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English paces Missouri men's basketball in win against Austin Peay

Sunday, December 27, 2009 | 6:27 p.m. CST
Missouri's Kim English drives to the basket as Austin Peay's Caleb Brown defends. English led Missouri's offense with 23 points.

COLUMBIA — Zaire Taylor and Marcus Denmon can both shoot – and shoot well – from 3-point range. They combined to make six 3-pointers in the Missouri men’s basketball team’s 94-79 win against Austin Peay on Sunday at Mizzou Arena. But right now, no Tiger is shooting better than Kim English.

That’s why, with 30 seconds left in the first half, Taylor and Denmon each passed up wide open 3-point attempts to get the ball to English, who wound up being the least open of the three. But the sophomore guard, coming off a game-high 24-point outing against Illinois, caught the pass from Denmon and made his third 3-pointer of the half with a hand in his face.

Missouri's (9-3) leading scorer the past four games, English has emerged as the Tigers’ primary scorer, a role left vacant after DeMarre Carroll and Leo Lyons graduated. English was in a funk during Missouri’s two exhibition games and the season-opener, but he has scored in double figures in all but one game since.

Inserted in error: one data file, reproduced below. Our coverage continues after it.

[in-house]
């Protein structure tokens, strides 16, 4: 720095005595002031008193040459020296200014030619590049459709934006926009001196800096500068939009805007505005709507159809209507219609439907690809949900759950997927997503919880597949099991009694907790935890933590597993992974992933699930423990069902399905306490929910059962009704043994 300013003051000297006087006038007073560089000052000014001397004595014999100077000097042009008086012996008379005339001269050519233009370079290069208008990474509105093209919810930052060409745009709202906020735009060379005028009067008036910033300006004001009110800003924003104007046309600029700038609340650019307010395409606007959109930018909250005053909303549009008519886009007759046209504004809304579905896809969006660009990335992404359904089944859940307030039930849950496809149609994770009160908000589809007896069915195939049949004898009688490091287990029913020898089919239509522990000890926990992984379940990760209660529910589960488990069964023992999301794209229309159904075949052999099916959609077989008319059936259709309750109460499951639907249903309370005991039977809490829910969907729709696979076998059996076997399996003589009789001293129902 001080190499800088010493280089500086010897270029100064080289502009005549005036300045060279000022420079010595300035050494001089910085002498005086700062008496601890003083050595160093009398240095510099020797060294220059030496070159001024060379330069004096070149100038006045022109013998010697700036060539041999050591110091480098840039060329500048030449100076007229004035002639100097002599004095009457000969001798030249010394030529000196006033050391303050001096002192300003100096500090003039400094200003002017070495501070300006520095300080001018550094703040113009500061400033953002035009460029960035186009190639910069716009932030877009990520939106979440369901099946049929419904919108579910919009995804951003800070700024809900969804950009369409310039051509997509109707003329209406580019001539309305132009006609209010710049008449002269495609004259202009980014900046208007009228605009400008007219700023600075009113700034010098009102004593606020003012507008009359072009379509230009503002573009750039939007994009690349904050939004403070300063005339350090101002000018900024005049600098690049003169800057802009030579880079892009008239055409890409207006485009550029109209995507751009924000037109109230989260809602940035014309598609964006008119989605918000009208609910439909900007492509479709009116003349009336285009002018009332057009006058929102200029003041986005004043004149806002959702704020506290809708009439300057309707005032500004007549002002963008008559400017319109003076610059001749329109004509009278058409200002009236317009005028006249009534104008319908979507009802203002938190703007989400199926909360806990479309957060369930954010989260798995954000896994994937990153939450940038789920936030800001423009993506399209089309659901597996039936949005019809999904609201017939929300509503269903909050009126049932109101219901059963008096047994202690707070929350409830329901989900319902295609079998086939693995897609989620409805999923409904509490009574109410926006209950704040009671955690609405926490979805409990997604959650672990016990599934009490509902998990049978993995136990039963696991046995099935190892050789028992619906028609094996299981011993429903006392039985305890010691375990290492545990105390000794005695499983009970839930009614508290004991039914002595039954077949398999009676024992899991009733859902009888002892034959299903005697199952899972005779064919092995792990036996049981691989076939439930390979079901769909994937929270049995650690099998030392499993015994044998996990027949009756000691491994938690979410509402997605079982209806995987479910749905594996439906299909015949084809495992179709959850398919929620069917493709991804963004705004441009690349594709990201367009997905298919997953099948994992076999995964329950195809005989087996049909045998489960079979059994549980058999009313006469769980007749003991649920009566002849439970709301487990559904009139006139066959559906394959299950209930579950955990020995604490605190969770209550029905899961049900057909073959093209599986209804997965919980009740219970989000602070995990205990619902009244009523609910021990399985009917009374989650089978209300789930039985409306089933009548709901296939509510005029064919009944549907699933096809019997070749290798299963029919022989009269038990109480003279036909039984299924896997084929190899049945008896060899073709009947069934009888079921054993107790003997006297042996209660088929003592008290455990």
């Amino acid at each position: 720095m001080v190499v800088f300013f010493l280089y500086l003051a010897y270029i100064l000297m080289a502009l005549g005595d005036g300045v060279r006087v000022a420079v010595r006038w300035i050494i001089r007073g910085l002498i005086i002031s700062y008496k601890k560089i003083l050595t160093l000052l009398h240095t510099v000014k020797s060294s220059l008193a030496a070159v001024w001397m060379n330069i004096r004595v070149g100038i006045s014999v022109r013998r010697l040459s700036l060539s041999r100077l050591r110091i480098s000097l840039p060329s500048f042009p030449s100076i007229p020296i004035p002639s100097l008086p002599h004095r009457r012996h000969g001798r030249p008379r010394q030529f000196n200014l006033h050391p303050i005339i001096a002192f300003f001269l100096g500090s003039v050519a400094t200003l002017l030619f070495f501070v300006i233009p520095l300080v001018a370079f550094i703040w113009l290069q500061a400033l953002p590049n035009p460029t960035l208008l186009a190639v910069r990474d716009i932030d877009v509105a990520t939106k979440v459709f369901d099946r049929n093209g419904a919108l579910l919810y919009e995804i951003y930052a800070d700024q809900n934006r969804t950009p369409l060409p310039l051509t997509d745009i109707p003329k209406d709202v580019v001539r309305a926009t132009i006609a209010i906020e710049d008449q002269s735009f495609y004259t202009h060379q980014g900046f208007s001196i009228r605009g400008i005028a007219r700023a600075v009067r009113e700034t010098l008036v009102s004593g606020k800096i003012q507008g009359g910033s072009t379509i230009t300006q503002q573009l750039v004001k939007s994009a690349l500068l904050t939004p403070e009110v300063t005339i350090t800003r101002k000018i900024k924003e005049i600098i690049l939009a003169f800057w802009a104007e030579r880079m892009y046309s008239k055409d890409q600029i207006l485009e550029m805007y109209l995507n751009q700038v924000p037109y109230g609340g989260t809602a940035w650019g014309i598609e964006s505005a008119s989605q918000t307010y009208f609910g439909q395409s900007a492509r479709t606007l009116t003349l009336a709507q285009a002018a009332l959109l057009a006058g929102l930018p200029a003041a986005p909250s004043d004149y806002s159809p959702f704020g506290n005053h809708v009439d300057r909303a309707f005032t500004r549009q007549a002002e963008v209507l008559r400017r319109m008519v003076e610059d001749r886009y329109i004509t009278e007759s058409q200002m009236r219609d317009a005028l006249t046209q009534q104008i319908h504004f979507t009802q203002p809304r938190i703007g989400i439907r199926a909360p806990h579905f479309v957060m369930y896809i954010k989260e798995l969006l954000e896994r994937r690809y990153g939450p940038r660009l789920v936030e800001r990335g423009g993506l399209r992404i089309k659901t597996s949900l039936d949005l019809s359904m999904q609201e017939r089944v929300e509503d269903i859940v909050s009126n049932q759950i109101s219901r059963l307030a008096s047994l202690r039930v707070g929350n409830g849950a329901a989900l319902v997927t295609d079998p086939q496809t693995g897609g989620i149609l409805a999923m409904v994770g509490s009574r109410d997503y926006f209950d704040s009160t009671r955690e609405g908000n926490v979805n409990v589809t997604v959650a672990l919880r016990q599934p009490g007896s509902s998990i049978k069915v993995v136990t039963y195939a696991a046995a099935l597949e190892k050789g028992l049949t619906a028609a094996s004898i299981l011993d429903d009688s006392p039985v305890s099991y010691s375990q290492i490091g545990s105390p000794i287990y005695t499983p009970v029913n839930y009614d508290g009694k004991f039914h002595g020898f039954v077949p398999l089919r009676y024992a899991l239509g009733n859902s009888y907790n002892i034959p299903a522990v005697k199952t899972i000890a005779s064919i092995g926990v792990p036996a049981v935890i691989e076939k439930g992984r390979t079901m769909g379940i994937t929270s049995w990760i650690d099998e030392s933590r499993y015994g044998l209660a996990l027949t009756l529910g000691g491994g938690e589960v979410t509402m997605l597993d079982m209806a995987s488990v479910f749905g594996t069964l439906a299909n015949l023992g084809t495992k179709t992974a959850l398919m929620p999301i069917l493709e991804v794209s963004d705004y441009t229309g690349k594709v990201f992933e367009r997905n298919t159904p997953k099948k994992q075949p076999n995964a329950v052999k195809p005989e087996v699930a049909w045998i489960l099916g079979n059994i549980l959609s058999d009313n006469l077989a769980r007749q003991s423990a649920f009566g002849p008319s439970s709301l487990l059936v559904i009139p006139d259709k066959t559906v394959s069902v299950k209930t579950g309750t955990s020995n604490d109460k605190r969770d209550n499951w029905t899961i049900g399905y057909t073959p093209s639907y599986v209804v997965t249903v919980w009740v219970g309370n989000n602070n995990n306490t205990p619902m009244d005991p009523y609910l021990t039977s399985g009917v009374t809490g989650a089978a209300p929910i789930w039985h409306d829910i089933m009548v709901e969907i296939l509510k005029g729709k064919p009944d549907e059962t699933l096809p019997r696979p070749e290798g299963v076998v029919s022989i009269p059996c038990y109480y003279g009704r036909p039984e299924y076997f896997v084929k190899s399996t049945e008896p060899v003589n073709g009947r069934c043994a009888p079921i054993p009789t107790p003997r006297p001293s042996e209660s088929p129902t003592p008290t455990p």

“I believe that he used to fade a little bit to the left when he shot, and now he’s more straight up,” forward Laurence Bowers said. “His confidence has been building up (since the start of the season).”

Coming into the game, English had taken 140 shots through Missouri’s first 11 games, 54 more than Denmon, who had the second-most attempts. But Bowers insists Missouri doesn’t have a main scoring option.

“When he’s (English) hot, he’s hot. We don’t have a go-to guy,” Bowers said. “We’re the ultimate team, but when Kimmie has it going, we’re going to keep feeding him the ball.”

English shot over 50 percent (eight of 14) from the field on Sunday and made three of six 3-point attempts to lead the Tigers with 23 points. Missouri shot even better as a team – 62 percent from the field and 10 of 19 from 3-point range.  

While the Tigers ran away with the win, Austin Peay (8-6) picked apart Missouri’s press at the start of the game, and the Governors' first four baskets were uncontested layups. They kept pace with Missouri until the closing minutes of the first half. After Austin Peay tied the score at 30 with 7:23 left in the half, the Tigers started to force turnovers with their press and ended the half on a 21-5 run to lead 51-35.

 


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